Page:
Other events range from suicide prevention and raising children during the pandemic to shattering the myth of mental illness and “laughing yoga.” Click here for the full monthly calendar.
LifeLines offers a different activity every day this month.
Westport Together also compiled a list of resources for Westporters dealing with isolation, stress, depression, substance use or other issues. It includes:
Yesterday’s vaccine clinic in the Staples High School fieldhouse was a rousing success.
Over 500 educators from Westport, Weston and the Easton/Redding district received doses. The health professionals were on top of their game; our Community Emergence Response Team kept things running smoothly. Next Wednesday’s clinic should cover the first dose for the rest of the school staff who want it.
Within weeks, Westport Book Shop has established itself as the go-to place for the best in pre-owned novels, biographies, etc., etc., plus CDs and vinyl.
This month, Norm Siegel is featured at the Drew Friedman Art Place in the back of the Jesup Road spot.
Norm specializes in trompe l’oeil and photorealistic paintings. His paintings of famous and rare book editions are so realistic, you may try to turn the painted pages. Click here for a great interview with him.
Westport Book Shop — and the gallery — are open during new expanded hours: Thursdays and Fridays from noon to 6 p.m., Saturdays and Sundays from noon to 5.
Today’s New York Times obituary of Joe Duffy notes that “his antiwar campaign for the United States Senate from Connecticut in 1970 galvanized a generation of campus liberals…. (He) later served as a cultural arbiter in the Carter and Clinton administrations and presided over two major universities.” He was 88.
It mentions one of his key supporters in his political campaigns — Westporter Paul Newman — and (though it does not note that she lived here too), his 1974 marriage to Anne Wexler. She ran his 1970 campaign, became an aide to President Carter, and then a prominent Washington political operative and lobbyist.
Click here for a look at Duffey’s fascinating life.
Joe Duffey and Paul Newman at the 1968 Democratic National Convention. (Photo courtesy of New York Times)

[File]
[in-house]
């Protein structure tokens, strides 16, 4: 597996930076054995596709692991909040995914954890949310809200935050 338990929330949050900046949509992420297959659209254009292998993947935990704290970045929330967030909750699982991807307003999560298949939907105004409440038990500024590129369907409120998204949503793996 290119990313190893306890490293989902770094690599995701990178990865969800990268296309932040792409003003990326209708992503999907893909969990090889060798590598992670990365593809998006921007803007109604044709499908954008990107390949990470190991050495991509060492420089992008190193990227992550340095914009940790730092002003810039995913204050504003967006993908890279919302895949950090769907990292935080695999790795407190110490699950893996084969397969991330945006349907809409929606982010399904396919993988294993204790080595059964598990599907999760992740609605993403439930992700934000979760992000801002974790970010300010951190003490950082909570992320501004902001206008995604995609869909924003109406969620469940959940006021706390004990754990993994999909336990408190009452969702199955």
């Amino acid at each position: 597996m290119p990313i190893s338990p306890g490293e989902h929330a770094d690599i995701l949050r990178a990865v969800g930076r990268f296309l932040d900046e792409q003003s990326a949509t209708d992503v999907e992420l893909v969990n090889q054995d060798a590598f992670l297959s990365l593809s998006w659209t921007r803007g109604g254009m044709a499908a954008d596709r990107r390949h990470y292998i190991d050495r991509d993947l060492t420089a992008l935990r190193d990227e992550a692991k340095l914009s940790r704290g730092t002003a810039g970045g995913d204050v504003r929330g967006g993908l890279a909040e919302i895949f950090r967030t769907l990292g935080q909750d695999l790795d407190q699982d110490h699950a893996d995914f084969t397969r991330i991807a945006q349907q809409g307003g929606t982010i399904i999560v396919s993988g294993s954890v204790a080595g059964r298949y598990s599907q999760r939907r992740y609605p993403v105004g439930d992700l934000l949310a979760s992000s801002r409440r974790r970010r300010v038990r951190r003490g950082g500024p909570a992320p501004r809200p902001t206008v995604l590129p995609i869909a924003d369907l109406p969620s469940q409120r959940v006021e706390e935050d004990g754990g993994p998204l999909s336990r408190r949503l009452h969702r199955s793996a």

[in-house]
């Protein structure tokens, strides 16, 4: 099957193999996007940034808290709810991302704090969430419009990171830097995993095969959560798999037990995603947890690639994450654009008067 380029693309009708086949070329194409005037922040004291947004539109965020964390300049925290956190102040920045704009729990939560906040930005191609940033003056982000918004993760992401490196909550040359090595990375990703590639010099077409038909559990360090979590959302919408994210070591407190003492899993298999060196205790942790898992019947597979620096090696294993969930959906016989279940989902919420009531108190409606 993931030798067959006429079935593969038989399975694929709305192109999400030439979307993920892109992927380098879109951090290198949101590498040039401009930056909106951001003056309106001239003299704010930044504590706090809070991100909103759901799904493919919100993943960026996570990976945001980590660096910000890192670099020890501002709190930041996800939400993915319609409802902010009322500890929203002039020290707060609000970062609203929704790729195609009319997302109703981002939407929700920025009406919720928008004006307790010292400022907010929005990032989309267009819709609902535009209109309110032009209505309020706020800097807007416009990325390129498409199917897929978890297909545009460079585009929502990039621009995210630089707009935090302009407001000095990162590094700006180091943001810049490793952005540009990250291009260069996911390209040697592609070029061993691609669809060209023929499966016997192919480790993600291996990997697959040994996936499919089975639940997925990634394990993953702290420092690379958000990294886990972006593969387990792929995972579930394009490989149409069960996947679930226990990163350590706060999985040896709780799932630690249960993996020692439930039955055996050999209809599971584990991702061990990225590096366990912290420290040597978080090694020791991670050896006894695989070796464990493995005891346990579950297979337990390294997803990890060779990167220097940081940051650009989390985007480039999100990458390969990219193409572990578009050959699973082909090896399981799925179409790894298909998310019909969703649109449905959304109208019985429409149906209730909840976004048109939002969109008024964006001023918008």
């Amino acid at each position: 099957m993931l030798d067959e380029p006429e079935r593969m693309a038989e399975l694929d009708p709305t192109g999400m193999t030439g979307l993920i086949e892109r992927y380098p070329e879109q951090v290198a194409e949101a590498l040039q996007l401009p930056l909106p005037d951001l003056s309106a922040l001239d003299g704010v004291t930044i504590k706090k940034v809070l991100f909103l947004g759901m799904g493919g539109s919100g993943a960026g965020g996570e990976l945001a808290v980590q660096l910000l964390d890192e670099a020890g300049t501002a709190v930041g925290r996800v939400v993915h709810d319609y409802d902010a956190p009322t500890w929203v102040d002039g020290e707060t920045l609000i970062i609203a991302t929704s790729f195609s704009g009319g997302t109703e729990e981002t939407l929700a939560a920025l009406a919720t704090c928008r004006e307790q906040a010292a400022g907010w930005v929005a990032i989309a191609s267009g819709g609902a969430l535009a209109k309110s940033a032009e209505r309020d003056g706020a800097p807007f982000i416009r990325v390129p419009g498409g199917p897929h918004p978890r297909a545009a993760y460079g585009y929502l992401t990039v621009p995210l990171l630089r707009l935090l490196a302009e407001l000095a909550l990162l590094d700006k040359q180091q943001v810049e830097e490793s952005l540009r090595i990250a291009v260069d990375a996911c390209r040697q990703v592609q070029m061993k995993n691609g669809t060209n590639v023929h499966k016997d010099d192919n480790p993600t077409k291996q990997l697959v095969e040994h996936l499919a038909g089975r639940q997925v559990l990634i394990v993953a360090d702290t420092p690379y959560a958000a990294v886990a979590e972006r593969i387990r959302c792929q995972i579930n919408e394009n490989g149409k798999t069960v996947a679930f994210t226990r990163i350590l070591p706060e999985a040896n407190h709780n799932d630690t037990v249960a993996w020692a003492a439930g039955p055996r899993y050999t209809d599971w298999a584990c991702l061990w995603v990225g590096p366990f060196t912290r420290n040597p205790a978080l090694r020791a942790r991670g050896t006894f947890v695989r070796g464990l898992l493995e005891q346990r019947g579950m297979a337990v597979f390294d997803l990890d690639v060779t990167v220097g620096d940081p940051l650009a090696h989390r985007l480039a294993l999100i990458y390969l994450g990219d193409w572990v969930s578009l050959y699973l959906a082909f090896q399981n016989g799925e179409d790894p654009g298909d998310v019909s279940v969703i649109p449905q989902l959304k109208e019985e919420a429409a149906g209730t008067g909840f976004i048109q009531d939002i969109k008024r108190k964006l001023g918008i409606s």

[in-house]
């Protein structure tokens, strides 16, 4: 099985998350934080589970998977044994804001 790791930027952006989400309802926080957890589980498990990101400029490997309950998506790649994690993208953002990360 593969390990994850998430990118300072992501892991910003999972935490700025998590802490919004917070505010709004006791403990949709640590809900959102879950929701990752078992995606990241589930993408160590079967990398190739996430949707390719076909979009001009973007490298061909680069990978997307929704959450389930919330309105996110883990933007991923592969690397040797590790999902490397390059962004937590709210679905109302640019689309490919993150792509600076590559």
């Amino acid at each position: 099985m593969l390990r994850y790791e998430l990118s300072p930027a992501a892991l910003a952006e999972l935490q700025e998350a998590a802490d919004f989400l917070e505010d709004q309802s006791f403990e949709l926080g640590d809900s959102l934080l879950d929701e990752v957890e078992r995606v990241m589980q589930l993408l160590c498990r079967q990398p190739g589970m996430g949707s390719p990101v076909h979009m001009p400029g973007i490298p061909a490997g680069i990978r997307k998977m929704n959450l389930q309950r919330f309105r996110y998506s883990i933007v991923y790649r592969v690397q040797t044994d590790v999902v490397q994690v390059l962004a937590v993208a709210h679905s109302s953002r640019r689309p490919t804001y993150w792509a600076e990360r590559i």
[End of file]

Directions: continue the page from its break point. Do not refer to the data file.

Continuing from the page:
Positive Directions — Westport’s prevention and counseling center — is looking for a new executive director.
During COVID, the 49-year-old organization provided important mental health support to hundreds of residents. The prevention staff collaborated with town governments and other local partners, to help adolescents and families make healthy choices and decisions.
The search committee is looking for a leader with significant management experience and deep experience in the mental health. Resumes and cover letters are due by March 31 to: PositiveDirectionsEDSearch@gmail.com.
Dave Briggs’ fascinating InstagramLive discussions continue this afternoon (Thursday, March 4, 5:15).
His guest is Westport’s own Lindsay Czarniak. As “NFL on Fox sideline reporter Host of “The Athlete & The Artist,” she’s interviewed everyone from Brad Paisley and Danica Patrick to Alanis Morissette and (this week) Eddie Vedder. She’s also the wife of NBC’s Craig Melvin.
Search for @WestportMagazine on Instagram. Send questions any time by DM to @DaveBriggsTV.
For more information, click here, call 203-341-5099, email email@example.com/seniorcenter.
Smoke from the wildfires out west have reached Westport. This was the scene yesterday evening, at Compo Beach:
COVID has canceled many traditional activities. But not Oktoberfest!
Wakeman Town Farm celebrates outdoors on Thursday, October 8 (5:30 p.m.). Chef Alison Milwe Grace cooks up a great German meal (with a veggie option for non-meat eaters). Bring a sweater or jacket and your favorite German beer or adult beverage. Click here for details and tickets.
Teaching has always been stressful. During COVID, it’s exponentially tougher.
To help educators de-stress, Positive Directions has launched a Teacher Support Group. Trained counselors lead discussions Wednesdays from 7 to 8 p.m. via (of course) Zoom. The cost is $40 per session. Email firstname.lastname@example.org, or call 203-227-7644 for reservations.